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Saturday, August 09, 2014

 

Australian Perseid Meteor Shower - Morning August 13, 2014

Perseid radiant as seen from Darwin at 5:00 am local time, August the 13th, looking north.Perseid radiant as seen from Brisbane at 5:00 am local time, August the 13th, looking north. Note how much lower the radiant is.

The Perseid Meteor Shower runs from July 17–August 24, and peaks on the morning of Wednesday August 13 between 11 am-2:00 pm AEST (00h to 03h on August 13 UT).  Despite this being a quite reasonable meteor shower in the northern hemisphere, for most of Australia the radiant is below the horizon, and only the very occasional meteor will be seen shooting up from the northern horizon.

This year is particularly bad, not only does the peak occur after sunrise, but the nearly full Moon is not far from the radiant on the best nights.

Anyone south of Brisbane will see only the occasional meteor, say maybe one or two per hour (or less), the further north of Brisbane you are, the more meteors you will see.

You can check predictions for your local area at the NASA meteor flux estimator (choose 7 Perseids and 12-13 August 2014). People around the latitude of Darwin have the best chance of seeing meteors, possibly as many as one every 10 minutes at the peak (see table below). Next is places with the latitude of Cairns, then with the latitude of Mackay (like Port Headland and Mt Isa), and the places with the latitude of Alice Springs (again,see table below).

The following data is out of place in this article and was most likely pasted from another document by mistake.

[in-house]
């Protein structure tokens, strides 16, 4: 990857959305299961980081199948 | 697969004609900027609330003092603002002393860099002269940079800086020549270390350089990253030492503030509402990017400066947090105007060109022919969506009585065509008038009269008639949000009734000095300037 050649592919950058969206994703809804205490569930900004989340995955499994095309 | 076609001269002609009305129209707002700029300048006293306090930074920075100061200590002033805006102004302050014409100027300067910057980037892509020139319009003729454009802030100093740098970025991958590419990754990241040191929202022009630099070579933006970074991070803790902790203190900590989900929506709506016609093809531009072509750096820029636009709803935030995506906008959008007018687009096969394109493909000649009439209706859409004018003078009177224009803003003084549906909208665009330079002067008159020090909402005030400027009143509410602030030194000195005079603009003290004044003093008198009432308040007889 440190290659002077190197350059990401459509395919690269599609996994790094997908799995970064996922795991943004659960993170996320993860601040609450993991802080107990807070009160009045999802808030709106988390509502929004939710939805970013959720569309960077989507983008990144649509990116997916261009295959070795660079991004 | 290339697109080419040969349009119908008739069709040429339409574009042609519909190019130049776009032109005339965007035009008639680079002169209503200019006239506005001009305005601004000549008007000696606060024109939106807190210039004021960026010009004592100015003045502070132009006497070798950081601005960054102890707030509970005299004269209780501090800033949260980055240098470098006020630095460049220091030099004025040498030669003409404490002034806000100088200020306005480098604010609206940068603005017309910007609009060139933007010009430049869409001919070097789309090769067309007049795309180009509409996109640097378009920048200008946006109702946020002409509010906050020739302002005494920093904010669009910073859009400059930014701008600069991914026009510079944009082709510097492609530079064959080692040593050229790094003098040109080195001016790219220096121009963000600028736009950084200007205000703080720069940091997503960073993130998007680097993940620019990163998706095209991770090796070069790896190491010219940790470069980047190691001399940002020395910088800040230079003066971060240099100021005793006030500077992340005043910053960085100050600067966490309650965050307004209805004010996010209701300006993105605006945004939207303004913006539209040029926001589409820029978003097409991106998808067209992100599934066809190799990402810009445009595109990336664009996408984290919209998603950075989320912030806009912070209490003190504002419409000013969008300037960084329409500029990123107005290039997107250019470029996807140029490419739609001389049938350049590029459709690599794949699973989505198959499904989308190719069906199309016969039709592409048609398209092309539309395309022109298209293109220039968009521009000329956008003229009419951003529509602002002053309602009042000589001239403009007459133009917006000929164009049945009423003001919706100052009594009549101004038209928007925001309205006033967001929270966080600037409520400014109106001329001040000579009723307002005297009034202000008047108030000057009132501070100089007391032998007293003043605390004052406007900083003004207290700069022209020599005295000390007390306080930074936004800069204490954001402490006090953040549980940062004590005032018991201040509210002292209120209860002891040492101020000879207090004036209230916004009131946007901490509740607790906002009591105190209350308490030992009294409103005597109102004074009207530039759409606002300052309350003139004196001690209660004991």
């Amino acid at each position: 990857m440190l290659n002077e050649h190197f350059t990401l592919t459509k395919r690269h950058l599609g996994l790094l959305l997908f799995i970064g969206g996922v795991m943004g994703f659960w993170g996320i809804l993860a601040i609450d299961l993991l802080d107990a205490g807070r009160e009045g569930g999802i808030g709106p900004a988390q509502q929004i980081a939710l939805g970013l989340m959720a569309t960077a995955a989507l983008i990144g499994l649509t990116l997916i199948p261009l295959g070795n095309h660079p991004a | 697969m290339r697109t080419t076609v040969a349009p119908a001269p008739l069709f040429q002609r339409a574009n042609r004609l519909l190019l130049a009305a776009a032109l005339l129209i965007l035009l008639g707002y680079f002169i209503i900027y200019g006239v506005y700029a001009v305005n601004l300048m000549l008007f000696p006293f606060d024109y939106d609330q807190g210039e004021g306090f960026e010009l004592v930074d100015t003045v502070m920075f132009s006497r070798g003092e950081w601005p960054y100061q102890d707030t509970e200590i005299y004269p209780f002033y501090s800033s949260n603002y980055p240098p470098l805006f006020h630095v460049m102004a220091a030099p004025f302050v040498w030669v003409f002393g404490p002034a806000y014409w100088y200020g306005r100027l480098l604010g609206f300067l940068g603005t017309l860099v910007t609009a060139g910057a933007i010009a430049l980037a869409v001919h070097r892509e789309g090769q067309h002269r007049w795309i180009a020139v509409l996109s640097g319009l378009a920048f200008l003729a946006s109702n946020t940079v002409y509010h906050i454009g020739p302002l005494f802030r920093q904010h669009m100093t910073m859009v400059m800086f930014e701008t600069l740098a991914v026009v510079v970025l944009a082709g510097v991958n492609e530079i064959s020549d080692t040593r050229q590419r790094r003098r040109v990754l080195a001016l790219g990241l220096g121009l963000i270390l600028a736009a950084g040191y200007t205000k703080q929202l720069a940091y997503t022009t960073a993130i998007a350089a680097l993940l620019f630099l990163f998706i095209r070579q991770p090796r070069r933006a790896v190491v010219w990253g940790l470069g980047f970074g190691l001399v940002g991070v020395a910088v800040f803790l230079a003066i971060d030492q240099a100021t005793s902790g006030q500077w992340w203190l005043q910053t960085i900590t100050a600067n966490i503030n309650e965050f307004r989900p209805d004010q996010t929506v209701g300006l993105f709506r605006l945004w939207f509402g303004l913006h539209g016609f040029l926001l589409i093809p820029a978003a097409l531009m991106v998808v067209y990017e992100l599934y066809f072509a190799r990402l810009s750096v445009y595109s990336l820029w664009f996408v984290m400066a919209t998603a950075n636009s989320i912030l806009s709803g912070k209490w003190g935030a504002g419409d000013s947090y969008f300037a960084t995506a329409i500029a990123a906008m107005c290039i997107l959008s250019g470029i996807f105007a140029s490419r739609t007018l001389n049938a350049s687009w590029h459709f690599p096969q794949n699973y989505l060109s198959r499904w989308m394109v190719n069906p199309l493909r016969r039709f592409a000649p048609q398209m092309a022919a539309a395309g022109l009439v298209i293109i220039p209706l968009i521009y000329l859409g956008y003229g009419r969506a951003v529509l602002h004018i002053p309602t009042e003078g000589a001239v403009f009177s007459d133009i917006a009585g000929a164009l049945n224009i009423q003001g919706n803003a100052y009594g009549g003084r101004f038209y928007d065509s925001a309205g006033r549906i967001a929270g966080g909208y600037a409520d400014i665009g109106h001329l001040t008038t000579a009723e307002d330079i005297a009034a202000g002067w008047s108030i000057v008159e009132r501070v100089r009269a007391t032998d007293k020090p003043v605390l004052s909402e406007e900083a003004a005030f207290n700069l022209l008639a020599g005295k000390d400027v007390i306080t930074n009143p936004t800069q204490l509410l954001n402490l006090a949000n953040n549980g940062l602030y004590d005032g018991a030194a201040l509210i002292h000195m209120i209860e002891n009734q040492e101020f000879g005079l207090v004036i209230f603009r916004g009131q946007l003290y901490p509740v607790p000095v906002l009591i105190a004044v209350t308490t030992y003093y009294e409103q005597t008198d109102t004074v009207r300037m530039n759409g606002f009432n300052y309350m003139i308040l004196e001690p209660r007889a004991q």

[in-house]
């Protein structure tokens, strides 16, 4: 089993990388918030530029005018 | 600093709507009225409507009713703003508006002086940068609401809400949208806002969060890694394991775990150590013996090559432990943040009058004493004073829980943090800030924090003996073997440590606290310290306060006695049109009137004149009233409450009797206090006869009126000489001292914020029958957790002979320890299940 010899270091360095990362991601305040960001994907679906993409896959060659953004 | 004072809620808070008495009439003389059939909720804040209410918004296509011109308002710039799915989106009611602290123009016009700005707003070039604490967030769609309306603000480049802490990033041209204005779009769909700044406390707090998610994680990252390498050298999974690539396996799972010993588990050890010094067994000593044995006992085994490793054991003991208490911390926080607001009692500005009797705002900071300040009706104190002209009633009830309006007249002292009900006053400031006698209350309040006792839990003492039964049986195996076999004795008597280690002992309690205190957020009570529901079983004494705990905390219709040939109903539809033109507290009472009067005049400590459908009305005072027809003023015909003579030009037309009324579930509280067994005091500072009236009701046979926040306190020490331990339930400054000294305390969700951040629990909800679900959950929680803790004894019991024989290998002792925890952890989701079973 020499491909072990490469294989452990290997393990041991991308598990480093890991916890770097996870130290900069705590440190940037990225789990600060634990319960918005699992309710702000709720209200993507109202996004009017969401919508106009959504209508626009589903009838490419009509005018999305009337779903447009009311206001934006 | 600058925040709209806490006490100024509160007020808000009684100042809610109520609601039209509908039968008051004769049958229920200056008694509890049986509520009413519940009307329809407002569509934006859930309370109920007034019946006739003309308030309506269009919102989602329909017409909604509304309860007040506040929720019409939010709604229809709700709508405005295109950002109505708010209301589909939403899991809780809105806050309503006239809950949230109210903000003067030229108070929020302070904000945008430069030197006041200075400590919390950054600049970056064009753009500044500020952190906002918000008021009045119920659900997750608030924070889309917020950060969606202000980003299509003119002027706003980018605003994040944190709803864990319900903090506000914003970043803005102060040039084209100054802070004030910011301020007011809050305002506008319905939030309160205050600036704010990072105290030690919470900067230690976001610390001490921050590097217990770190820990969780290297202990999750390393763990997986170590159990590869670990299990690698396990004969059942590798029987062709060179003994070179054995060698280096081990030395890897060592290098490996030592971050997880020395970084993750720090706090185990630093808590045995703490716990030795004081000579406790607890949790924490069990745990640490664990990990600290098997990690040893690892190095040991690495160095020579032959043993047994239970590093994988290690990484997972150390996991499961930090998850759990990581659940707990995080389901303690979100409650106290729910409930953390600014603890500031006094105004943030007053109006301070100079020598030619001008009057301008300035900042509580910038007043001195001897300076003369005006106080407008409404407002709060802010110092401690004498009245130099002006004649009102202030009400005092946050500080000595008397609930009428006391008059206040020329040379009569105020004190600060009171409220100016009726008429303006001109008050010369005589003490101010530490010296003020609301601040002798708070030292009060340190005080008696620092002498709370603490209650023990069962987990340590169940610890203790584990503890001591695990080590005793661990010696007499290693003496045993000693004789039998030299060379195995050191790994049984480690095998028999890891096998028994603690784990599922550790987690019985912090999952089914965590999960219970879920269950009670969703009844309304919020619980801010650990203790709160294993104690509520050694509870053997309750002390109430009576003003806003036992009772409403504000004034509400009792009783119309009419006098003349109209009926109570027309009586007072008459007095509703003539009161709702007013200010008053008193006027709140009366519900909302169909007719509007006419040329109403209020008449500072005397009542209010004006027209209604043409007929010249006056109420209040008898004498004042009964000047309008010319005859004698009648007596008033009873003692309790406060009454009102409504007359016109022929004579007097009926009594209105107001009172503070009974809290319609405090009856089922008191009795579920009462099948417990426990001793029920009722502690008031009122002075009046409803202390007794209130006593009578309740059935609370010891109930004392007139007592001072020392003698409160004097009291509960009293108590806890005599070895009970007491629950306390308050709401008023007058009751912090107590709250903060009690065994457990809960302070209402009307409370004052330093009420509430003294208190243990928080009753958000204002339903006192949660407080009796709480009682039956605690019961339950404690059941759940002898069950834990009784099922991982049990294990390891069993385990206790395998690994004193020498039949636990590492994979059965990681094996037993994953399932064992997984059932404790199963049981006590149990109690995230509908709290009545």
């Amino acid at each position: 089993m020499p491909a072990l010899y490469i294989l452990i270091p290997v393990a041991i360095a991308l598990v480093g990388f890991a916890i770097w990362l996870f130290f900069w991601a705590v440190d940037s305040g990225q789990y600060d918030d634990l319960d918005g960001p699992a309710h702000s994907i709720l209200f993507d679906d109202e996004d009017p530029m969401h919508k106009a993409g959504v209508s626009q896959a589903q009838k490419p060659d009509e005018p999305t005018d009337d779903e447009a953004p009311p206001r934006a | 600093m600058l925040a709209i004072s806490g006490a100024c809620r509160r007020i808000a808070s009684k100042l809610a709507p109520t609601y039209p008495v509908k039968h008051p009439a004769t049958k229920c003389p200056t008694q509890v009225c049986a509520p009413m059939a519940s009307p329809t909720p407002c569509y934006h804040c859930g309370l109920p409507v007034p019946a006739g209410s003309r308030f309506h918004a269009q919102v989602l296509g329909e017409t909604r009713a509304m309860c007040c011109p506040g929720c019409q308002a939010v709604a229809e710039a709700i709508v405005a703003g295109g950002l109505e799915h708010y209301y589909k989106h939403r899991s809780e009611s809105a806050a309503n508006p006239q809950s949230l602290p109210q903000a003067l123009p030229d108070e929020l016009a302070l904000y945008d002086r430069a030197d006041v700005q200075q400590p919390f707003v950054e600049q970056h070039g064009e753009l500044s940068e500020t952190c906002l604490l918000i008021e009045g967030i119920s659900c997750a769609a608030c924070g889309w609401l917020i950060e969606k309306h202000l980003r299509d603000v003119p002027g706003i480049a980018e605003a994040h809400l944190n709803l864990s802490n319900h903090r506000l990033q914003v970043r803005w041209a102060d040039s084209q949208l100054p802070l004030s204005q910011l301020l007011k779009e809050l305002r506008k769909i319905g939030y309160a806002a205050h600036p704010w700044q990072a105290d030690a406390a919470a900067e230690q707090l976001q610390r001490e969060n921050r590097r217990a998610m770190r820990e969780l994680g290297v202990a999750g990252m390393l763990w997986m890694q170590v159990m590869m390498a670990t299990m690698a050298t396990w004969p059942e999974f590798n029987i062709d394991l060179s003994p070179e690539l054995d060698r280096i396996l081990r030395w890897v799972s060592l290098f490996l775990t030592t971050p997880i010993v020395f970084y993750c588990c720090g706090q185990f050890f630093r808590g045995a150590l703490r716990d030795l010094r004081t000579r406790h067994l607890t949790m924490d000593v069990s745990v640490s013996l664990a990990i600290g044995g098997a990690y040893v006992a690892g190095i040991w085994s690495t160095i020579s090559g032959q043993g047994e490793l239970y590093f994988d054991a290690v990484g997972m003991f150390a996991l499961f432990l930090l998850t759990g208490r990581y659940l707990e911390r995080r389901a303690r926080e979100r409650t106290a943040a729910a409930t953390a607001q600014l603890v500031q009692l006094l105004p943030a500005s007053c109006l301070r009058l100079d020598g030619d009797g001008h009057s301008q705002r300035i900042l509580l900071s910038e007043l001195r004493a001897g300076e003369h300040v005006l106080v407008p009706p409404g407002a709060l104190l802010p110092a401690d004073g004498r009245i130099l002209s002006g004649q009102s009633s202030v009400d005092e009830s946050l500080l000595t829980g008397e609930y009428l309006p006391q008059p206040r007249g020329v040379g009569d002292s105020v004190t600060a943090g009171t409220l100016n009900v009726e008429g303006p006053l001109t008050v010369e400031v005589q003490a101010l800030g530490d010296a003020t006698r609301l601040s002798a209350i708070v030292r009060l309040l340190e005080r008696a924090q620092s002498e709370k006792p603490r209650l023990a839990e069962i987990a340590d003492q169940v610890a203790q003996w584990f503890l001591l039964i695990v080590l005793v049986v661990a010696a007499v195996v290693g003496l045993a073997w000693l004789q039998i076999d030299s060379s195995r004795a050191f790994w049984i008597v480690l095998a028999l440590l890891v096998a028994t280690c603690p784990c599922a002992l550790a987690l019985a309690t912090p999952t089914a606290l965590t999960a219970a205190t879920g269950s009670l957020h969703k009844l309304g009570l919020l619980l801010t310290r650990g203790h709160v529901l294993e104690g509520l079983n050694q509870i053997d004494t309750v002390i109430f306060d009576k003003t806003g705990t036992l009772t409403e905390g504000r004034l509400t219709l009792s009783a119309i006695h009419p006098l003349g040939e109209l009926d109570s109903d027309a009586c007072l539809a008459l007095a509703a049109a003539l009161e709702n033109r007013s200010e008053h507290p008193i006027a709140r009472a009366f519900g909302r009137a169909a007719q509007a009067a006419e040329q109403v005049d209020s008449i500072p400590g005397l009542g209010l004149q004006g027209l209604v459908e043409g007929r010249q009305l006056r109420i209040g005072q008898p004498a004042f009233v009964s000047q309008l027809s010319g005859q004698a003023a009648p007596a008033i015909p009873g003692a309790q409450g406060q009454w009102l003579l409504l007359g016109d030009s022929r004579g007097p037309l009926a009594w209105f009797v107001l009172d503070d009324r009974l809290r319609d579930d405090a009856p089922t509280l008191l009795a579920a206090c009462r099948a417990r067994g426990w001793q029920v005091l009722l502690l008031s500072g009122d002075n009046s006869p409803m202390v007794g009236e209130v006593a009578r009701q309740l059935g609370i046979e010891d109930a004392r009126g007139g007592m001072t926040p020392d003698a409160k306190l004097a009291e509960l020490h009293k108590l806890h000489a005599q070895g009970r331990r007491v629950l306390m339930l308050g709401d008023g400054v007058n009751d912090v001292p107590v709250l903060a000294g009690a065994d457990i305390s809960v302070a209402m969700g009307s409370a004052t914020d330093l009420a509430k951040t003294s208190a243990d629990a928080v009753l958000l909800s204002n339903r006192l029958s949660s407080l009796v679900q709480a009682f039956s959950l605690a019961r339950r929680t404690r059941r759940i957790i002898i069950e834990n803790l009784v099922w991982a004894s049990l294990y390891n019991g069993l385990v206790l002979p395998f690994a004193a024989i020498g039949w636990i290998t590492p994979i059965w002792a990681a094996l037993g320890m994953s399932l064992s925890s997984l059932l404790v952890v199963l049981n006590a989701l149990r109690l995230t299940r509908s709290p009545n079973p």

To see the meteors, you will need to be up from around 3:00 am local time on the 13th (yes, a really horrible hour of the morning), with best views 4:00 am-5:30 am. The meteor shower will be located due North, with the radiant just above the northern horizon. Cloud cover predictions can be found at SkippySky.

When you get up, allow at least 5 minutes for your eyes to adjust, and be patient, it may be several minutes before you are rewarded with you first meteor, then a couple will come along in quick succession. Choose a viewing spot where you can see a large swathe of sky without trees or buildings getting in the way, or with streetlights getting in your eyes. The darker the spot the better (but do be sensible, don't choose a spot in an unsalubrious park for example).

A lawn chair or something similar will make your observing comfortable (or a picnic rug spread on the ground and a nice pillow), and having a Thermos of hot coffee, tea or chocolate to swig while watching will increase your comfort. (Here's some hints on dark adaption of your eyes so you can see meteors better).

UPDATE: for some reason the original table edits failed, and last years rates went out. This is now fixed.

The following table show the peak rates at around 5 am local time on the mornings of the 12th, 13 and 14th of August for a number of cities under dark sky conditions. Rates will be similar at the same latitude as these cities, and rates will be intermediate at spots between these cities.

TownMorning August 12Morning August 13Morning August 14
Alice Springs3 meteors/hr4 meteors/hr3 meteors/hr
Brisbane2 meteors/hr2 meteors/hr2 meteors/hr
Cairns5 meteors/hr7 meteors/hr6 meteors/hr
Darwin6 meteors/hr9 meteors/hr8 meteors/hr
Mackay4 meteors/hr5 meteors/hr5 meteors/hr

Note, those of you who have Stellarium, in version 13 they have added meteor shower radiants (rates set in the planets dialogue, F4). However the Perseids don't seem to work from Australia.

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Watch Free Perseids Meteor Shower 2014 Live Stream @

http://w.atch.me/I58f9p
 
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